Mobile Technology, Driving Change and Opportunity in Developing Countries: Mobile Technology Is Changing the World More Quickly and Profoundly Than Any Other Innovation. in Emerging Markets the Scale of Uptake and the Impact on Local Communities Are Too Important to Be Ignored

Article excerpt

In Kolhapur, a hub of India's lucrative textile industry, a local textile agent is using mobile technology to increase efficiency and maintain a competitive edge. Nikhil Gadhia inputs a shopkeeper's order--three bales of cotton--into his phone, then presses send. He receives a text message from the manufacturer confirming his order is being processed. This reduces the amount of paperwork and administration and enhances efficiency of the whole order, distribution and sales management process. This easy-to-use software makes communication faster and more reliable. While this is just the beginning, it reveals the potential of technology to those who work across the whole spectrum of creative industries.

Most of us take the convenience of using a mobile phone for granted, but for billions of people, mobile devices and services can transform their lives. A recent study reported that adding an extra ten mobile phones per 100 people in a typical developing country boosts economic growth in gross domestic product per person by 0.8 percentage points. People in emerging markets are using mobile technology in more powerful ways than those in the developed world. Their first-ever Internet experience will be on a mobile phone and services like mobile email are seeing some of their highest adoption rates in developing countries.

In 2000 developing countries accounted for around one-quarter of the world's 700 million mobile phones. By the beginning of 2009 that share had grown to three-quarters of a total that by then had risen to over 4 billion. This has fundamentally altered the mobile telecommunications industry, with the biggest changes taking place in developing countries.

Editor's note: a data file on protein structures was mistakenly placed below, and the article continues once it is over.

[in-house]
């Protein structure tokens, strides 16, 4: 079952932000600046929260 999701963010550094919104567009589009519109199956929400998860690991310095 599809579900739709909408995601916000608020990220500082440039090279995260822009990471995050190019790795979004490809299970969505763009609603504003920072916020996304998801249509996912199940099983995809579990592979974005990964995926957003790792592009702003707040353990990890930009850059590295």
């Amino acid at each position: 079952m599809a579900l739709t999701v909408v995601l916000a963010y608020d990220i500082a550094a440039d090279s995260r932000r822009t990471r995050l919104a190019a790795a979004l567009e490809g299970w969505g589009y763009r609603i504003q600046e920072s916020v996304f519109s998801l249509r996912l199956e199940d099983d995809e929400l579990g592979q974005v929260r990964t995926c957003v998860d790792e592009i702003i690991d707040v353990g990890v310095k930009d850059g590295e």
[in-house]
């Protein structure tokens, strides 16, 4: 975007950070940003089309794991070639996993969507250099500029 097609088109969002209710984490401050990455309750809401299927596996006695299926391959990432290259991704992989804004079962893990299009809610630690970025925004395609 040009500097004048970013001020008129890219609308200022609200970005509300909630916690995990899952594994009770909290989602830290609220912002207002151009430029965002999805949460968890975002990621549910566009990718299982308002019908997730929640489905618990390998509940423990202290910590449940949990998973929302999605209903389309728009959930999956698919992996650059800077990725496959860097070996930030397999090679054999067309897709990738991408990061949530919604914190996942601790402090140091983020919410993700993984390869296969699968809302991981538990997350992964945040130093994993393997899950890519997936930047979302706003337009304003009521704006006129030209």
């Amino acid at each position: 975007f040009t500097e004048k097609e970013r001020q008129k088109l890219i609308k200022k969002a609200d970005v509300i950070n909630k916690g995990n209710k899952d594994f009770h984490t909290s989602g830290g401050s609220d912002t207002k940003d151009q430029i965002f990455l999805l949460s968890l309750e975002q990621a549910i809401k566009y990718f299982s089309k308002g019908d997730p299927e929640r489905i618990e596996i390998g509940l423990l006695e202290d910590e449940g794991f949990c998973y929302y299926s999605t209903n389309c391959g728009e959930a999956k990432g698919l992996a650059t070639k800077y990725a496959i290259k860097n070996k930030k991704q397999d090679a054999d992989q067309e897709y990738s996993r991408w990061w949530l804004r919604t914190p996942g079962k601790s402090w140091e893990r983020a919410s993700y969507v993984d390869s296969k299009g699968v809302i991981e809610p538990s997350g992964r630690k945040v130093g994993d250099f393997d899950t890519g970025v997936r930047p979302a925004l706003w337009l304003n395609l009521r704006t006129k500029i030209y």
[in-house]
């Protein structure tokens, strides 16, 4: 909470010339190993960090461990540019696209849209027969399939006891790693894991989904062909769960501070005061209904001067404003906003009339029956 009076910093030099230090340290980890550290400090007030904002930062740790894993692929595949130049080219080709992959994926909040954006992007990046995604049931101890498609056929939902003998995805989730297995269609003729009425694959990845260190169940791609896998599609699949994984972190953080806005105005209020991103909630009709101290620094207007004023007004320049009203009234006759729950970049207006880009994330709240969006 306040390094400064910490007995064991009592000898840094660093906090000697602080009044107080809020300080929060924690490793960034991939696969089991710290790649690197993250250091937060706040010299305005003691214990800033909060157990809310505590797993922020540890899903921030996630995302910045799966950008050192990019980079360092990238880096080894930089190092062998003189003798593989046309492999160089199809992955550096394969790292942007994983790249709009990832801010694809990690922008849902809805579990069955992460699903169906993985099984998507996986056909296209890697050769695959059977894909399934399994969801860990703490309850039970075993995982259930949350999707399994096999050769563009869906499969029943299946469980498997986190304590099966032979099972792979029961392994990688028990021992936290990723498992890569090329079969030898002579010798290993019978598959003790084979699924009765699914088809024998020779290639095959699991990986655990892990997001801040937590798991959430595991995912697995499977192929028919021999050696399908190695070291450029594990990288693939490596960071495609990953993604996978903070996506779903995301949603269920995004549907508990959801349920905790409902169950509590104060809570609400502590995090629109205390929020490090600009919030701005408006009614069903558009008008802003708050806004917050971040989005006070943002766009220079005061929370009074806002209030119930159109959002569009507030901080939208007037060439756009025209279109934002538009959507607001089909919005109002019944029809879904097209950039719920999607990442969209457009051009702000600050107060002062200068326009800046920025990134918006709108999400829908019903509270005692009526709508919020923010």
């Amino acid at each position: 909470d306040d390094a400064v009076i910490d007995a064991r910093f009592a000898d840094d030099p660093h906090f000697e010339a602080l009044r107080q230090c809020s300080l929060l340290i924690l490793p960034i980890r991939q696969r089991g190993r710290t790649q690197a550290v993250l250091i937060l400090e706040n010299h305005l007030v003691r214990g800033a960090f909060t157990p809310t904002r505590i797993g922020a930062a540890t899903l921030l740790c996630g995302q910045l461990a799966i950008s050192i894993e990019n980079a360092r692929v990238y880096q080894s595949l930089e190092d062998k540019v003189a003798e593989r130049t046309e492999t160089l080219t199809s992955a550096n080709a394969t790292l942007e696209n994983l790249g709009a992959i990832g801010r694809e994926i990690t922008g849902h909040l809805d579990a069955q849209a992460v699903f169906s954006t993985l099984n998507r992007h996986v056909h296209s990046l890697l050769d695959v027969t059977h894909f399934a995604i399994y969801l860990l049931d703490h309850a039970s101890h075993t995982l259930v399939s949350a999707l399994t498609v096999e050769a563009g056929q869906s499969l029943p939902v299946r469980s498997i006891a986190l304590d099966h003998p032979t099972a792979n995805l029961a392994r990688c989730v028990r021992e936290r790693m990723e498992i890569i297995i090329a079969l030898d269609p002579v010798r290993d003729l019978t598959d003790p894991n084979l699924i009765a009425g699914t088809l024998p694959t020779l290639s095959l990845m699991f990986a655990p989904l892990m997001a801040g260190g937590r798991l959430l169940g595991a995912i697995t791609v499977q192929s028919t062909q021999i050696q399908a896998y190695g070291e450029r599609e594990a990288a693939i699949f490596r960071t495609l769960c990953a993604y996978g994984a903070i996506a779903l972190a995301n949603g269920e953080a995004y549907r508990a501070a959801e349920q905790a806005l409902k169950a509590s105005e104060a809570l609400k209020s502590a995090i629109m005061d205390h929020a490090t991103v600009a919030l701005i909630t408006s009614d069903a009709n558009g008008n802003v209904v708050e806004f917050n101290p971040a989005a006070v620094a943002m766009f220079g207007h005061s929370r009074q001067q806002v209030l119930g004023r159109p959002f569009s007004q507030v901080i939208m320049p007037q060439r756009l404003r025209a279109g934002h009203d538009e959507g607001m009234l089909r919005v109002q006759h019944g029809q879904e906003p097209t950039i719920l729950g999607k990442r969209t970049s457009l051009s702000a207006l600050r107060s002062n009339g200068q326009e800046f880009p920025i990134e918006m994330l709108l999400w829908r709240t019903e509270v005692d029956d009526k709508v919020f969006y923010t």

By 2015, 83 per cent of the global population is expected to be living in emerging markets. As incomes in developing countries rise, household spending on mobile phones is growing faster than spending on energy, water or other necessities. Telecom analysts Juniper Research predict that 80 per cent or more of all new mobile phone subscribers each year will come from emerging markets.

Increased access to mobile technology in developing countries is having a profound impact on every business sector including the creative industries. From film (see Pangea Day box), music and art to literature, digital animation and advertising--all have the potential to reap the benefits of mobile phone technology and improve the lives of people working in those sectors.

Adapting to the challenges

Offering consumers relevant and localized services is critical, but they must also be affordable. The total cost of ownership of mobile devices and services remains far too high in many markets and is the most significant barrier to uptake. To reach emerging markets and drive further take-up of mobile communications, services must be accessible, relevant and affordable. Therefore, the key to improving access for emerging markets lies in reducing the cost of not just the handsets, but also the other costs associated with mobile phones.

It is also vital for telecommunications companies to recognize that every market is different. Just like the developed world, each market in developing countries is unique. Each country is governed by its own ethics and environment, so it is crucial to understand that a single approach to services and technology offerings will not suit all markets. The need to work within each to find locally relevant solutions is critical. Whether offering mobile devices with flashlights and extended battery life in regions where electricity is scarce or using durable materials for harsh climates and remote conditions, innovation and adaptability are required.

Business solutions beyond voice

In developing countries, new mobile technologies such as data services, mobile phone-based agriculture and business advice, health care and money transfer are providing enormous economic and development benefits. …


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